RepeatableIterable type


I published a package on PyPI with source code on GitHub:

The goal is to avoid invisible bugs like when you iterate many times over an iterator.
See also:

Currently, only get_repeatable_iterable() function in my package is nice and usable to prevent the bug.
But RepeatableIterable suffers from the fact that it “cannot be subscripted”.

I tried to improve it, see this script:

from typing import Union, List, TypeVar
from python_repeatable_iterable import *

T = TypeVar("T")

RI = Union[

def foo(x: RI[List]) -> List:
    result = []
    for y in x:
    for y in x:
    return result

a = [[],[]]

I’m using Python 3.11 so I do not have access to type RI = syntax yet.
Moreover, I would like to do very fancy stuffs,
like RI[T] = Union[..., dict[T=Tuple[U,V]],...],
a kind of types destructuring.
This is still work in progress but I would be very happy to receive constructive feedback to improve my package :).

Thanks for reading me, best regards,
Laurent Lyaudet

I noted also that:

  • dict_keys,
  • dict_values,
  • dict_items

are not Generic types and I cannot use dict_keys[T] for example.

I’m pretty sure Collection[T] would cover that entire union, it’s what I usually use for this exact case. is a Sized Iterable Container.

And here’s the proof: mypy Playground

Thanks. Unfortunately Collection does not exclude some subtypes that are not RepeatableIterable. For example, you can look at my source code here:

The class MySet(set): is a collection but it is not RepeatableIterable.
That is one of my big problems also.
I don’t even know if MyPy can typecheck with type(some_object) is some_class instead of isinstance(some_object, some_class).
Right now my function to obtain a repeatable-iterable works, but I don’t even know if there is a truly nice way to use the type system for that.
I’m using get_repeatable_iterable() as a safe-guard inside other functions that have an Iterable argument ; but I’m keeping Iterable instead of RepeatableIterable for type hints right now.

That’s fair enough, note however that NewType does not actually work with a Protocol, or at least it’s not supposed to work and Iterable is a Protocol, so you would have to manually create a nominal type that implements just __iter__ and use that as your marker type.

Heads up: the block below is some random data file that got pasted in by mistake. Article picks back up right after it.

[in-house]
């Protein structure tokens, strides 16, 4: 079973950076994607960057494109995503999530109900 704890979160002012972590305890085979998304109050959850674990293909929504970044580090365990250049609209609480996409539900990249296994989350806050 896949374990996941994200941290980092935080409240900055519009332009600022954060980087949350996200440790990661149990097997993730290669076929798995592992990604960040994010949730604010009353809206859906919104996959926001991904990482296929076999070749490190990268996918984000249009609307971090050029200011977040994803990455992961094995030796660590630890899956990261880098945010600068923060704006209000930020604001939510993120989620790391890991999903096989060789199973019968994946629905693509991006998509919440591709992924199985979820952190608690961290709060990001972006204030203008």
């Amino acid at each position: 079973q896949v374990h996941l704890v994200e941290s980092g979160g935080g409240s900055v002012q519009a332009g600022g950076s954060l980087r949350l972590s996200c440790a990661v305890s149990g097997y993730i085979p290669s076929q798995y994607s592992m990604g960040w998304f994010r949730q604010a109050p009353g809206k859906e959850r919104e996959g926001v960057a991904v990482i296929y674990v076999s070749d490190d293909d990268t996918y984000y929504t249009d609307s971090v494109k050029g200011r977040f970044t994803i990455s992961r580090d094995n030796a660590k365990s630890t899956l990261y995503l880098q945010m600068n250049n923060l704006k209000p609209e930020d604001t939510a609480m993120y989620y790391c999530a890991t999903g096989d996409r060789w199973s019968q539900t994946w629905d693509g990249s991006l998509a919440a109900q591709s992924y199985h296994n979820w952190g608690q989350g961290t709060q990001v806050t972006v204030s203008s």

i.e. something like the following seems more sensible:

class RepeatableIterable(Iterable[T]):
    def __iter__(self) -> Iterator[T]:
        # instances of RepeatableIterable don't actually exist
        return NotImplemented

    def __new__(
        iterable: Iterable[T],
        safe_classes: Iterable[Type] = (),
    ) -> 'RepeatableIterable[T]':
        Here is an implementation avoiding the previous problem.
        iterable_type = type(iterable)
        for some_class in (
            if iterable_type is some_class:
                return cast('RepeatableIterable' iterable)
        return cast('RepeatableIterable', list(iterable))

Although I don’t really think this is in the spirit of duck typing. Restricting other people’s collections, just because they might do something weird just does not seem very Pythonic, this does allow passing in custom types to address this, but that only really helps if you force people to create the RepeatableIterable themselves.

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I feel like this is a misguided attempt at solving a problem that doesn’t really exists. Yes, Iterable is too lose of a type hint. Collection however should cover everything I can imagine being useful in this situation. If someone creates a Collection class that isn’t repeatably iterable, they IMO broke the contract of the ABC. Because it’s python, this can never be enforced anyway, and trying to add arbitrary restrictions to what types are acceptable is not going to solve anything. If you really want to help with this, create a wrapper that tracks how many items were yielded the first time, and check that all future iterations yield the same amount of items. Or just make a copy of the input iterable.

Out of curiosity, what makes sets problematic?

set isn’t problematic, what he meant is that it’s possible to create a subclass of any of these types that does something weird inside __iter__ like removing elements, or do something different on the first iteration, like yielding an extra imaginary item. So it’s mostly a theoretical issue, not a practical one.

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Thank you very much :).
It took me a little time to type correctly everything and add test code for the typing.
But I added a version 2.0.0 to python-repeatable-iterable and listed you in

Well I had the problem in production, so the problem exists :).
I understand your point of view that it is not Pythonic,
but the same argument may reject all typing saying it is not Pythonic :wink: XD.
At least I force nobody to use my package :).